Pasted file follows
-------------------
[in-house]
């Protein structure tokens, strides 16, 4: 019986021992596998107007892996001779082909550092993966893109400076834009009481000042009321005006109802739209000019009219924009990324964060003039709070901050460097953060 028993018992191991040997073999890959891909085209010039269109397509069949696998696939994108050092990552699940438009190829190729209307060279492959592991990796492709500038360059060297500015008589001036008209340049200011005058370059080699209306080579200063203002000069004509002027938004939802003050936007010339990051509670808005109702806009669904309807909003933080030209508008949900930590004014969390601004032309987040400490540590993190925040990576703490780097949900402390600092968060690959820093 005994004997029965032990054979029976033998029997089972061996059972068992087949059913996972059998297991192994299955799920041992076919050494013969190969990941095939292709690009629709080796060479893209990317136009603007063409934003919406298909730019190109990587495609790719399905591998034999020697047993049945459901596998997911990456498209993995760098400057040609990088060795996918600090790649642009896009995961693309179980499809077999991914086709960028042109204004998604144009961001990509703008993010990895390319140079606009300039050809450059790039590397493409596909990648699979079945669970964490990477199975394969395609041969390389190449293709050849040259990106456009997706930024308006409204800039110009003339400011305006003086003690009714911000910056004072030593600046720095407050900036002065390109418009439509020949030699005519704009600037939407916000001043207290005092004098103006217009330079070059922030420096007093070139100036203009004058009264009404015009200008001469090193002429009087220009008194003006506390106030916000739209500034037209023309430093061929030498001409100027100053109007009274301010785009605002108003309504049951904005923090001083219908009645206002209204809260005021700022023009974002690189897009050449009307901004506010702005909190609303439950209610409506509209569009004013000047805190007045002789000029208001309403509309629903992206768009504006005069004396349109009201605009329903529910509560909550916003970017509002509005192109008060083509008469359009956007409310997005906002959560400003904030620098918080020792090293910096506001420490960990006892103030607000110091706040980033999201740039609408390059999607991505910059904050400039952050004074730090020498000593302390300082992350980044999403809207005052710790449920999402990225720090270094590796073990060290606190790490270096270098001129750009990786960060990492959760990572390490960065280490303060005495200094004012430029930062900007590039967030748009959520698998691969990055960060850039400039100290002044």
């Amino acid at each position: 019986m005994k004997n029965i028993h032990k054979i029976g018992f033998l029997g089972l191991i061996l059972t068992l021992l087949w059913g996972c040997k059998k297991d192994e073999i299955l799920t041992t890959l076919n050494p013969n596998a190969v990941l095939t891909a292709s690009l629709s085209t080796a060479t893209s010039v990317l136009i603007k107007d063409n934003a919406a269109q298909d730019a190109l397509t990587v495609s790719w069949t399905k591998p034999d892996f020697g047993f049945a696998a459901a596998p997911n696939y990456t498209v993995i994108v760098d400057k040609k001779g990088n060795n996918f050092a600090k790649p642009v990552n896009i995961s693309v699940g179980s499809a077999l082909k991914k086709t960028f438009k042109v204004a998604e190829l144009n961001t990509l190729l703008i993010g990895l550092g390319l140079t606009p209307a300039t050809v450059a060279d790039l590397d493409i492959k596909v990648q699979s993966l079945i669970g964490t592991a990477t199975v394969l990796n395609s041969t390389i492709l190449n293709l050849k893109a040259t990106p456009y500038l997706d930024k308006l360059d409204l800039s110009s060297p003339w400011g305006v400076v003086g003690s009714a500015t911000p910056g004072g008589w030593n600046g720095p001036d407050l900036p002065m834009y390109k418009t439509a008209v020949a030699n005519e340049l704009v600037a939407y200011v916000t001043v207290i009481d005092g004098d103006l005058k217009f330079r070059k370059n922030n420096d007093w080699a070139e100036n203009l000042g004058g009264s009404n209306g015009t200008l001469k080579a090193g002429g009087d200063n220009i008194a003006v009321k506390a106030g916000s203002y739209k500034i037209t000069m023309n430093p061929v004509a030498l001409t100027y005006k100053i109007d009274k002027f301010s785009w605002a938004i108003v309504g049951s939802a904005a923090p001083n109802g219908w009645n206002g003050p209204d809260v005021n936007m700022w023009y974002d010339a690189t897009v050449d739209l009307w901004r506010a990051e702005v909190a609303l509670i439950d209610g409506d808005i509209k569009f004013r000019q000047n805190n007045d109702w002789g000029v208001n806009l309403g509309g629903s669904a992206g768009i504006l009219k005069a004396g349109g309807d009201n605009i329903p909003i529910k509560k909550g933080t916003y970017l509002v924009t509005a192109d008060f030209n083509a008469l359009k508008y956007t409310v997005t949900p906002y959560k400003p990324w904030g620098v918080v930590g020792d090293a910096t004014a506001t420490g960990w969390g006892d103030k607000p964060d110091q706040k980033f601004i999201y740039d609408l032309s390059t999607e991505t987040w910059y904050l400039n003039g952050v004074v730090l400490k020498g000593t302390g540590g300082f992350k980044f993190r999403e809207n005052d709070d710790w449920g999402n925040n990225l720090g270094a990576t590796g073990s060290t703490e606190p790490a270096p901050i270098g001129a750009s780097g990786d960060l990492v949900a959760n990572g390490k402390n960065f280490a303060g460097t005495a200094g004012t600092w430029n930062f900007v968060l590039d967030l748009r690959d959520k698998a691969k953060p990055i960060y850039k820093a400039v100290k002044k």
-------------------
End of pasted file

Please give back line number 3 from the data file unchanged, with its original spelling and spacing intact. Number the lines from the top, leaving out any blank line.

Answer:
């Amino acid at each position: 019986m005994k004997n029965i028993h032990k054979i029976g018992f033998l029997g089972l191991i061996l059972t068992l021992l087949w059913g996972c040997k059998k297991d192994e073999i299955l799920t041992t890959l076919n050494p013969n596998a190969v990941l095939t891909a292709s690009l629709s085209t080796a060479t893209s010039v990317l136009i603007k107007d063409n934003a919406a269109q298909d730019a190109l397509t990587v495609s790719w069949t399905k591998p034999d892996f020697g047993f049945a696998a459901a596998p997911n696939y990456t498209v993995i994108v760098d400057k040609k001779g990088n060795n996918f050092a600090k790649p642009v990552n896009i995961s693309v699940g179980s499809a077999l082909k991914k086709t960028f438009k042109v204004a998604e190829l144009n961001t990509l190729l703008i993010g990895l550092g390319l140079t606009p209307a300039t050809v450059a060279d790039l590397d493409i492959k596909v990648q699979s993966l079945i669970g964490t592991a990477t199975v394969l990796n395609s041969t390389i492709l190449n293709l050849k893109a040259t990106p456009y500038l997706d930024k308006l360059d409204l800039s110009s060297p003339w400011g305006v400076v003086g003690s009714a500015t911000p910056g004072g008589w030593n600046g720095p001036d407050l900036p002065m834009y390109k418009t439509a008209v020949a030699n005519e340049l704009v600037a939407y200011v916000t001043v207290i009481d005092g004098d103006l005058k217009f330079r070059k370059n922030n420096d007093w080699a070139e100036n203009l000042g004058g009264s009404n209306g015009t200008l001469k080579a090193g002429g009087d200063n220009i008194a003006v009321k506390a106030g916000s203002y739209k500034i037209t000069m023309n430093p061929v004509a030498l001409t100027y005006k100053i109007d009274k002027f301010s785009w605002a938004i108003v309504g049951s939802a904005a923090p001083n109802g219908w009645n206002g003050p209204d809260v005021n936007m700022w023009y974002d010339a690189t897009v050449d739209l009307w901004r506010a990051e702005v909190a609303l509670i439950d209610g409506d808005i509209k569009f004013r000019q000047n805190n007045d109702w002789g000029v208001n806009l309403g509309g629903s669904a992206g768009i504006l009219k005069a004396g349109g309807d009201n605009i329903p909003i529910k509560k909550g933080t916003y970017l509002v924009t509005a192109d008060f030209n083509a008469l359009k508008y956007t409310v997005t949900p906002y959560k400003p990324w904030g620098v918080v930590g020792d090293a910096t004014a506001t420490g960990w969390g006892d103030k607000p964060d110091q706040k980033f601004i999201y740039d609408l032309s390059t999607e991505t987040w910059y904050l400039n003039g952050v004074v730090l400490k020498g000593t302390g540590g300082f992350k980044f993190r999403e809207n005052d709070d710790w449920g999402n925040n990225l720090g270094a990576t590796g073990s060290t703490e606190p790490a270096p901050i270098g001129a750009s780097g990786d960060l990492v949900a959760n990572g390490k402390n960065f280490a303060g460097t005495a200094g004012t600092w430029n930062f900007v968060l590039d967030l748009r690959d959520k698998a691969k953060p990055i960060y850039k820093a400039v100290k002044k």